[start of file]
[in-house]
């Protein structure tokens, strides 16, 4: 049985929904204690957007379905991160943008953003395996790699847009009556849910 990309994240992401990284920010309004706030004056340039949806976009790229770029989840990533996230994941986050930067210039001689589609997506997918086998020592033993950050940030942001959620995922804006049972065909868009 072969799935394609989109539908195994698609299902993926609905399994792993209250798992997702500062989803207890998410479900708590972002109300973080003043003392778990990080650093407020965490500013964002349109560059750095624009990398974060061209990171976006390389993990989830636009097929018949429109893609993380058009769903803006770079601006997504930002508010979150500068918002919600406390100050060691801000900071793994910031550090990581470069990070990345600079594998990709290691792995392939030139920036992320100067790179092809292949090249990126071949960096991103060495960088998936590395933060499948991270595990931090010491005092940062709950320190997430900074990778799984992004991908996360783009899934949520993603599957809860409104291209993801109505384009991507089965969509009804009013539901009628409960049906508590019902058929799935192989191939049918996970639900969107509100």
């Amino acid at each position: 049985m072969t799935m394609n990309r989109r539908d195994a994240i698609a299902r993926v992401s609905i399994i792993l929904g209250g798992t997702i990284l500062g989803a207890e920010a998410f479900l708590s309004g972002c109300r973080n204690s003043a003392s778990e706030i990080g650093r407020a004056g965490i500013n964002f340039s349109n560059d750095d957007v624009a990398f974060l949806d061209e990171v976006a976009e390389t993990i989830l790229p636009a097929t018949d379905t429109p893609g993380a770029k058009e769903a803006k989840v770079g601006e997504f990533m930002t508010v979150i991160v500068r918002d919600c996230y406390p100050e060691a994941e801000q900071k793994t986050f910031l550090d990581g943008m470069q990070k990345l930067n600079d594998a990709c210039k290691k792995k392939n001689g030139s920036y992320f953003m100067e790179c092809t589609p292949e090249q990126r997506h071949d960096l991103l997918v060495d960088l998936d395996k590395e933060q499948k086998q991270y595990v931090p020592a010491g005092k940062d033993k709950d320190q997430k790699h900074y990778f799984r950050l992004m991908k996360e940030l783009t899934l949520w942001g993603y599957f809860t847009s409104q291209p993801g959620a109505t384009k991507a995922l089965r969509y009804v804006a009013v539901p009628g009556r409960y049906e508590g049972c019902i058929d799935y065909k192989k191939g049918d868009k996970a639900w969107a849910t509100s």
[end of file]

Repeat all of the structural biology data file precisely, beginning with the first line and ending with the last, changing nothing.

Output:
[in-house]
């Protein structure tokens, strides 16, 4: 049985929904204690957007379905991160943008953003395996790699847009009556849910 990309994240992401990284920010309004706030004056340039949806976009790229770029989840990533996230994941986050930067210039001689589609997506997918086998020592033993950050940030942001959620995922804006049972065909868009 072969799935394609989109539908195994698609299902993926609905399994792993209250798992997702500062989803207890998410479900708590972002109300973080003043003392778990990080650093407020965490500013964002349109560059750095624009990398974060061209990171976006390389993990989830636009097929018949429109893609993380058009769903803006770079601006997504930002508010979150500068918002919600406390100050060691801000900071793994910031550090990581470069990070990345600079594998990709290691792995392939030139920036992320100067790179092809292949090249990126071949960096991103060495960088998936590395933060499948991270595990931090010491005092940062709950320190997430900074990778799984992004991908996360783009899934949520993603599957809860409104291209993801109505384009991507089965969509009804009013539901009628409960049906508590019902058929799935192989191939049918996970639900969107509100």
């Amino acid at each position: 049985m072969t799935m394609n990309r989109r539908d195994a994240i698609a299902r993926v992401s609905i399994i792993l929904g209250g798992t997702i990284l500062g989803a207890e920010a998410f479900l708590s309004g972002c109300r973080n204690s003043a003392s778990e706030i990080g650093r407020a004056g965490i500013n964002f340039s349109n560059d750095d957007v624009a990398f974060l949806d061209e990171v976006a976009e390389t993990i989830l790229p636009a097929t018949d379905t429109p893609g993380a770029k058009e769903a803006k989840v770079g601006e997504f990533m930002t508010v979150i991160v500068r918002d919600c996230y406390p100050e060691a994941e801000q900071k793994t986050f910031l550090d990581g943008m470069q990070k990345l930067n600079d594998a990709c210039k290691k792995k392939n001689g030139s920036y992320f953003m100067e790179c092809t589609p292949e090249q990126r997506h071949d960096l991103l997918v060495d960088l998936d395996k590395e933060q499948k086998q991270y595990v931090p020592a010491g005092k940062d033993k709950d320190q997430k790699h900074y990778f799984r950050l992004m991908k996360e940030l783009t899934l949520w942001g993603y599957f809860t847009s409104q291209p993801g959620a109505t384009k991507a995922l089965r969509y009804v804006a009013v539901p009628g009556r409960y049906e508590g049972c019902i058929d799935y065909k192989k191939g049918d868009k996970a639900w969107a849910t509100s």